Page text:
Executive Briefings

Companies, Small and Not So Small, Are Reshoring - Bringing Their Operations Back Home

Sleek Audio is part of a trend called reshoring, in which primarily small businesses decide that China is a hassle and that they want to bring their operations closer to home, where the recession has lowered costs, created workers eager for jobs, and made it easier to justify U.S. manufacturing. Reports have emerged from California, Texas and all across the country as small businesses -  and even large ones like GE and Caterpillar - take advantage of local incentives and move back at least some of their manufacturing operations for products sold in the U.S. market.

Sleek Audio's costs are about 15 percent to 20 percent higher because of the move back, but the company's redesign of earphones that replaced a formerly Chinese-made plastic component with U.S.-made high-end aluminum, titanium and special carbon fiber, resulted in a higher quality product that justifies the price. "Even though there's a tremendous cost savings when you go to China, in the end it really isn't that much," says co-founder Mark Krywko. "It's the hidden costs - the delays, the shipping costs, you pick all that up on a learning curve."

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Sleek Audio is part of a trend called reshoring, in which primarily small businesses decide that China is a hassle and that they want to bring their operations closer to home, where the recession has lowered costs, created workers eager for jobs, and made it easier to justify U.S. manufacturing. Reports have emerged from California, Texas and all across the country as small businesses -  and even large ones like GE and Caterpillar - take advantage of local incentives and move back at least some of their manufacturing operations for products sold in the U.S. market.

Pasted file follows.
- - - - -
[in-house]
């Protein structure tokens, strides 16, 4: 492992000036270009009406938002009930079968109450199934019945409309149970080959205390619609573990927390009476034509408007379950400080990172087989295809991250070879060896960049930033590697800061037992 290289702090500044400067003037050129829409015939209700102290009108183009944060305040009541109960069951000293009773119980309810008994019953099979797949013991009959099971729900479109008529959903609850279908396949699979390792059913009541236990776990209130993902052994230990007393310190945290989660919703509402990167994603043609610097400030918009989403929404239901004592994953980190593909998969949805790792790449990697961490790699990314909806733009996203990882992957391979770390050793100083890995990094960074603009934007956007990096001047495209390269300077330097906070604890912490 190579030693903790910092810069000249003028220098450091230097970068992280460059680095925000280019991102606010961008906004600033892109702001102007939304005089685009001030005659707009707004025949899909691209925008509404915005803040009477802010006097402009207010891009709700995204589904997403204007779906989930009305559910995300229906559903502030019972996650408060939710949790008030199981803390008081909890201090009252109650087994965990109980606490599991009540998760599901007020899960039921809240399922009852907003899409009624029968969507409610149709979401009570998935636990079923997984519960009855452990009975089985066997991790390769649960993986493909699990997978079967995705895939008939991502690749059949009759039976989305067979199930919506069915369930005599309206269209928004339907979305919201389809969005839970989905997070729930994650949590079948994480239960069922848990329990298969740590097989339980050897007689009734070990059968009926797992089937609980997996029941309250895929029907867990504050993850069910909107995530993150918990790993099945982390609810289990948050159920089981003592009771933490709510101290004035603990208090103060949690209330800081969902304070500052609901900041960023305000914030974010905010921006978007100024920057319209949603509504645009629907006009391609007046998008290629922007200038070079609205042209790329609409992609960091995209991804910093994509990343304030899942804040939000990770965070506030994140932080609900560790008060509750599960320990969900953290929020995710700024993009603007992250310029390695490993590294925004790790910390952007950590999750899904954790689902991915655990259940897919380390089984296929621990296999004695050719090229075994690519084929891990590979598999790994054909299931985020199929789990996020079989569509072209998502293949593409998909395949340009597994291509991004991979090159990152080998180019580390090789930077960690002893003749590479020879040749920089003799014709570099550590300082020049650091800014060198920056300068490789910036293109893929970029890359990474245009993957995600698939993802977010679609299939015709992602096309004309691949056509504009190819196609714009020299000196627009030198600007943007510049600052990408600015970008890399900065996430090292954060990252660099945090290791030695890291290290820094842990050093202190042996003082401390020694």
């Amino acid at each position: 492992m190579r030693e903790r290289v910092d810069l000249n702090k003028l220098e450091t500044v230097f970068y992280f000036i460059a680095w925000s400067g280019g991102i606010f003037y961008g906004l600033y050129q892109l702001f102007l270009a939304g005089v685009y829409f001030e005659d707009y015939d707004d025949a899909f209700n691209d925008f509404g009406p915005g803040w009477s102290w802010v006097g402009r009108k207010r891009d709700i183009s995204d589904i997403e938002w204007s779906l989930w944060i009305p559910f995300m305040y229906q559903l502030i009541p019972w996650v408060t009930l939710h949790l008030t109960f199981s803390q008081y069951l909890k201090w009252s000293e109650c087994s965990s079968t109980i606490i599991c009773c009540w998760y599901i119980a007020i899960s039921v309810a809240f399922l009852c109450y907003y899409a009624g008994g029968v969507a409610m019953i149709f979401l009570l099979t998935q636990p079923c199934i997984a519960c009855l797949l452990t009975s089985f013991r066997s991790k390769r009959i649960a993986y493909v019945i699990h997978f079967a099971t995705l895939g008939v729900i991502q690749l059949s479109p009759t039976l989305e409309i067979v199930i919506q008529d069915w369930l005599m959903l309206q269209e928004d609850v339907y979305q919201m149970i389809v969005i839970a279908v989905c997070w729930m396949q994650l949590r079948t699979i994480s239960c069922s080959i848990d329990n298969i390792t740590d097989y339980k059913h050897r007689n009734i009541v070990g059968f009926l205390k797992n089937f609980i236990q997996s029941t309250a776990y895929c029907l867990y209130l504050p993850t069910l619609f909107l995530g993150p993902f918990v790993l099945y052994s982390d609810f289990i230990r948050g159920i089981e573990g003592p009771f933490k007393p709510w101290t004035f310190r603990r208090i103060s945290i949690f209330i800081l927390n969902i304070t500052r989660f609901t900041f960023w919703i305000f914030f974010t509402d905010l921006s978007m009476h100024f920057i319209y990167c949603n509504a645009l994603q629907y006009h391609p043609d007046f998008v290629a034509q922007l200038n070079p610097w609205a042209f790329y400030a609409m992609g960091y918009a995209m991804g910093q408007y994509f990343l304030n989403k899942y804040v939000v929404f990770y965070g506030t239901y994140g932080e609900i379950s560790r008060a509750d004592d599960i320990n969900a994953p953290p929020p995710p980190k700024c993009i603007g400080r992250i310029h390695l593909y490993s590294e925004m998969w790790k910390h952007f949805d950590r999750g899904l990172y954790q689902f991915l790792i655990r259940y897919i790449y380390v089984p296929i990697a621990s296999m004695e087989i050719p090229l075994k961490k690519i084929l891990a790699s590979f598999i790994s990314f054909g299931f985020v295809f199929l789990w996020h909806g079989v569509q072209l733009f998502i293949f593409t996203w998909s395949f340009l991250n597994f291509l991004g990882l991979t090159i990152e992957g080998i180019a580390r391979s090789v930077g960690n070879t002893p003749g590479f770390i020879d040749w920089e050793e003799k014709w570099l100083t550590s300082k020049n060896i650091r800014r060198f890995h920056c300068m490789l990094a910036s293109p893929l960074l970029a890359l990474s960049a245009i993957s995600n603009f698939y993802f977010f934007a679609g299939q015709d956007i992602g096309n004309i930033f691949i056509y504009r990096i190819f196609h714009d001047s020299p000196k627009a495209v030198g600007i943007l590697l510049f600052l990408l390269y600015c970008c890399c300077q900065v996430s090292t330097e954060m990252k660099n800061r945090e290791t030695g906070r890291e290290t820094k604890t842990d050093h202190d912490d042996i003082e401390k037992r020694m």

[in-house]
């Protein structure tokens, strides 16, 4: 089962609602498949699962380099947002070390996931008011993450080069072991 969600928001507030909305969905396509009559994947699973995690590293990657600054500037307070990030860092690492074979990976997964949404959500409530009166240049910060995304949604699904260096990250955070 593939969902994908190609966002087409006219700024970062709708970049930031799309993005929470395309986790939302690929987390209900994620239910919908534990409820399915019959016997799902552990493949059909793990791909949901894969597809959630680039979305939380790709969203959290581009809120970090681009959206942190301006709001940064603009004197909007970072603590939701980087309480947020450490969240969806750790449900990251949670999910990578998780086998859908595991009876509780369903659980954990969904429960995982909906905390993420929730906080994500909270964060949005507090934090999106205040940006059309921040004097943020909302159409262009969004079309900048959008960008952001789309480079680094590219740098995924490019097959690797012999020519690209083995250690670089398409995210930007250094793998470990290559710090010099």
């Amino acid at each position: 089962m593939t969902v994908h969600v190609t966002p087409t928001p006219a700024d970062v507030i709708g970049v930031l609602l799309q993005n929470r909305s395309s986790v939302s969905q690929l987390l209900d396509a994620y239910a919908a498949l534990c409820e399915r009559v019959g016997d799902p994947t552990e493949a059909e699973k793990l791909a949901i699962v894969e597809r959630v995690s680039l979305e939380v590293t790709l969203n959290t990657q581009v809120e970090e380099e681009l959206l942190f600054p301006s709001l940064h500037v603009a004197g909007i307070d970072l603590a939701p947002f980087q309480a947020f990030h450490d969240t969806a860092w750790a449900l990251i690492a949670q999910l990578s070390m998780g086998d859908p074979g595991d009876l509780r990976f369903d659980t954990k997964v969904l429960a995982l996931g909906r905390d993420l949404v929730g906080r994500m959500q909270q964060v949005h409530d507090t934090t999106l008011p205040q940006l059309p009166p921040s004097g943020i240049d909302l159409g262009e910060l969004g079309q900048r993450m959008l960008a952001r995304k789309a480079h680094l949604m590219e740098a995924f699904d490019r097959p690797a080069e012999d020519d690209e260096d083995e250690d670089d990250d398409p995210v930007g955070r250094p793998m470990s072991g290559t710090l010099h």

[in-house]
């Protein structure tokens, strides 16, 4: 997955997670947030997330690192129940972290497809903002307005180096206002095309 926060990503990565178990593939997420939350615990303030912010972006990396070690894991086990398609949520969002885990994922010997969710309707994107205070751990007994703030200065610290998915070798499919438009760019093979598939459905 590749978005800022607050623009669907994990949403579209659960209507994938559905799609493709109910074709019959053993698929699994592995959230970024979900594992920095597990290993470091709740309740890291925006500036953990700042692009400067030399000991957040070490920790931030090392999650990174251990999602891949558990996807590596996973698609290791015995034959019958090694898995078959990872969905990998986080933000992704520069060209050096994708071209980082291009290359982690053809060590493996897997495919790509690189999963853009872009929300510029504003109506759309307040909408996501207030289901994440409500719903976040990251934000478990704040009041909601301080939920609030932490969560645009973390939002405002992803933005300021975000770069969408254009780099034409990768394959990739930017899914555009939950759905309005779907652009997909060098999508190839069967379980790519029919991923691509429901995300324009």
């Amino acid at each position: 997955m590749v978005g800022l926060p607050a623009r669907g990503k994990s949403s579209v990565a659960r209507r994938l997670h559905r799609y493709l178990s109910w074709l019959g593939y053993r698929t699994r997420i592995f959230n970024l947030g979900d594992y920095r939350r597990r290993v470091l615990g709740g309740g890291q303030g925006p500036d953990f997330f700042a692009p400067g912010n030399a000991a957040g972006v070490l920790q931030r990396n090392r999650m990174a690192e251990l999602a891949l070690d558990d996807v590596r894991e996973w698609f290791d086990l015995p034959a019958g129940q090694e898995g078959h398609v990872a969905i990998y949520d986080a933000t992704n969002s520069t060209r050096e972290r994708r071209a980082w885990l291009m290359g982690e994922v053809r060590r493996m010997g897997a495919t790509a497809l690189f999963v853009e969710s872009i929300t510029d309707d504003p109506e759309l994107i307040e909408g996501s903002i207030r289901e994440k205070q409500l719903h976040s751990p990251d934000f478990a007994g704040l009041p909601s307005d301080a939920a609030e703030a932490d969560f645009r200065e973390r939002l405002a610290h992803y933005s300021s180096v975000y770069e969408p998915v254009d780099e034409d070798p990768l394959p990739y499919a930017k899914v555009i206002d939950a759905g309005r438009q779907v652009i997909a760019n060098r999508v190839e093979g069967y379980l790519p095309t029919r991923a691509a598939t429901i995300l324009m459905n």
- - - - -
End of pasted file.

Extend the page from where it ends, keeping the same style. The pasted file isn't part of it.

Sleek Audio's costs are about 15 percent to 20 percent higher because of the move back, but the company's redesign of earphones that replaced a formerly Chinese-made plastic component with U.S.-made high-end aluminum, titanium and special carbon fiber, resulted in a higher quality product that justifies the price. "Even though there's a tremendous cost savings when you go to China, in the end it really isn't that much," says co-founder Mark Krywko. "It's the hidden costs - the delays, the shipping costs, you pick all that up on a learning curve."

Read Full Article